Getting the start for Chicago Scouts Association, Fullman impressed from his first pitch to the last as he struck out 10 over his five innings of work, allowing just two base hits while filling the strike zone with an abundance of fastballs. With a clean and near effortless arm action, Fullman produced a fastball that bumped 88 mph in the opening frame and continued to live in the 84-87 mph range early on with running life to his arm side. As he continues to incorporate additional lower half into his drive there’s no doubting the additional velocity that’s going to come, and as he showed Saturday, his stuff is already plenty good.

Fullman worked heavily off his fastball in this look though he did show both a changeup and a curveball, the latter of which he went to more often. Thrown in the low-70s, Fullman would occasionally get under the ball and give it more of a sweeping finish though he was able to land it for strikes and showed confidence in the pitch.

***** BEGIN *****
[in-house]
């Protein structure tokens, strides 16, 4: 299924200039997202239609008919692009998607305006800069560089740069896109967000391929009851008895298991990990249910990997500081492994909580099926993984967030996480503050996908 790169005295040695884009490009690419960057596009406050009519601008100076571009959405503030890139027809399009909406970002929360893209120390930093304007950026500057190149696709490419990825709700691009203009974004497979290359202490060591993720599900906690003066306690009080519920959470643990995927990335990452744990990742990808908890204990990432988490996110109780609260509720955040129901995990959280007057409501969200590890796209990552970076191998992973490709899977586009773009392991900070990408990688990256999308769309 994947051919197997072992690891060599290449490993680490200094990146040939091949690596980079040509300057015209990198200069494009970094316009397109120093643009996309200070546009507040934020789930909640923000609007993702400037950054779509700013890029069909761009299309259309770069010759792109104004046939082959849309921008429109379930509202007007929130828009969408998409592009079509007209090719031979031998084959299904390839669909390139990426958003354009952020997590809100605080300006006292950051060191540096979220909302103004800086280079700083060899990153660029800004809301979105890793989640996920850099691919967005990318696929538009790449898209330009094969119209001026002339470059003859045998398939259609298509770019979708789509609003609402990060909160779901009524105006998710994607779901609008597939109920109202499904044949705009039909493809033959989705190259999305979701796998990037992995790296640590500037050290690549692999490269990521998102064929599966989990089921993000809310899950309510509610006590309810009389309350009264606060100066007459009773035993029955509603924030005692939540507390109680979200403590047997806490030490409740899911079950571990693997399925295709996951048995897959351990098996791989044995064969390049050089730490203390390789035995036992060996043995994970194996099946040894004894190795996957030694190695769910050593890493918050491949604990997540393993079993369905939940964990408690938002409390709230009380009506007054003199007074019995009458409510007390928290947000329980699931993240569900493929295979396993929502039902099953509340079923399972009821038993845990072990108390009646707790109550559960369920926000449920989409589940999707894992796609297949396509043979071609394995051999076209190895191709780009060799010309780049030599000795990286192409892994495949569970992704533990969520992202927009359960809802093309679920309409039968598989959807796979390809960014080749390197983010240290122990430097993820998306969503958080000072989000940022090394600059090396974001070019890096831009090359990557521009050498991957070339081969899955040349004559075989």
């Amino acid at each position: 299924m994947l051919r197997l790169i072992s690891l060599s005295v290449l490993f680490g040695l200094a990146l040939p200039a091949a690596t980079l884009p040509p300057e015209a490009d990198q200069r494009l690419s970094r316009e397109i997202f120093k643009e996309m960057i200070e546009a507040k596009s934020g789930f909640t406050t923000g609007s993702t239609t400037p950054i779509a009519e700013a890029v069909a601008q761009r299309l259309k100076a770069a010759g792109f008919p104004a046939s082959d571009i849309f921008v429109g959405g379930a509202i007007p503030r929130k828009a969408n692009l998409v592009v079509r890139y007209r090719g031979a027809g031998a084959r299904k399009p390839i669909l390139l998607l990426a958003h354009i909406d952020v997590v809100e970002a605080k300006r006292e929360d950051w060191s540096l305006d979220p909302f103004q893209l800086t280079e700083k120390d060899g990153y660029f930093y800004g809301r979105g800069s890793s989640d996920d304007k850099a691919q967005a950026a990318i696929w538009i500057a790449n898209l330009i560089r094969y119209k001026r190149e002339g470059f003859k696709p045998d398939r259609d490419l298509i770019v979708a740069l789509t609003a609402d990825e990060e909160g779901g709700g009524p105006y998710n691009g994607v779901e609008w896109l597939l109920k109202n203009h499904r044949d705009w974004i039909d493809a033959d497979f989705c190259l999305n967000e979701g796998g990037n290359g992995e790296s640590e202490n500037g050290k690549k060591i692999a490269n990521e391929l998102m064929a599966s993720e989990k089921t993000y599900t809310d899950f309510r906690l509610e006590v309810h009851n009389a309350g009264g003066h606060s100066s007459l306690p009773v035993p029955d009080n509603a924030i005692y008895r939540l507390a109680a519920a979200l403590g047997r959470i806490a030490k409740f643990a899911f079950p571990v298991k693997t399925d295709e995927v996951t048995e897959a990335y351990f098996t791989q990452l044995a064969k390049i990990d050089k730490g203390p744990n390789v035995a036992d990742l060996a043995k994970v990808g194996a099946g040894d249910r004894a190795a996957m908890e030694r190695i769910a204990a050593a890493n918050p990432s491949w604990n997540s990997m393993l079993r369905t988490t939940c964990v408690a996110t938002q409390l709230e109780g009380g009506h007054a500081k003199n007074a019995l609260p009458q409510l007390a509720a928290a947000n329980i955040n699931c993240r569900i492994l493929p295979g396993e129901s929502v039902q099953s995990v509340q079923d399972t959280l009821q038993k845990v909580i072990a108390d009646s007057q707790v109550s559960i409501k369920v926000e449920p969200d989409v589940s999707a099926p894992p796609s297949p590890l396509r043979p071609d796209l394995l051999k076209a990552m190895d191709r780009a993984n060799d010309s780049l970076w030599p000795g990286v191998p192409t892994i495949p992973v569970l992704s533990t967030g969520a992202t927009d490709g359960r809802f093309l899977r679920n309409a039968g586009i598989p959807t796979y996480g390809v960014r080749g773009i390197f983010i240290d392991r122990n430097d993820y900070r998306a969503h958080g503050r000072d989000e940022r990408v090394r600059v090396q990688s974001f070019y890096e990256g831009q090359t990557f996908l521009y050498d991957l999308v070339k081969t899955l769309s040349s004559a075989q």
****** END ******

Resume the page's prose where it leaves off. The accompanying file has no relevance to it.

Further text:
Outfielder Eddie King Jr. (2021, Lynwood, Ill.) was held hitless in his team’s game against Power Baseball but he still showed tools that make him an intriguing prospect on the diamond. With a long and lean, highly projectable 6-foot-1, 160-pound frame, King Jr. found the barrel in each of his first two at-bats, showing a quick, linear stroke through the zone that’s rather simple in execution and easy to repeat. He takes long strides running down the line and around the bases and should only see his speed continue to trend upwards as he continues to develop physically.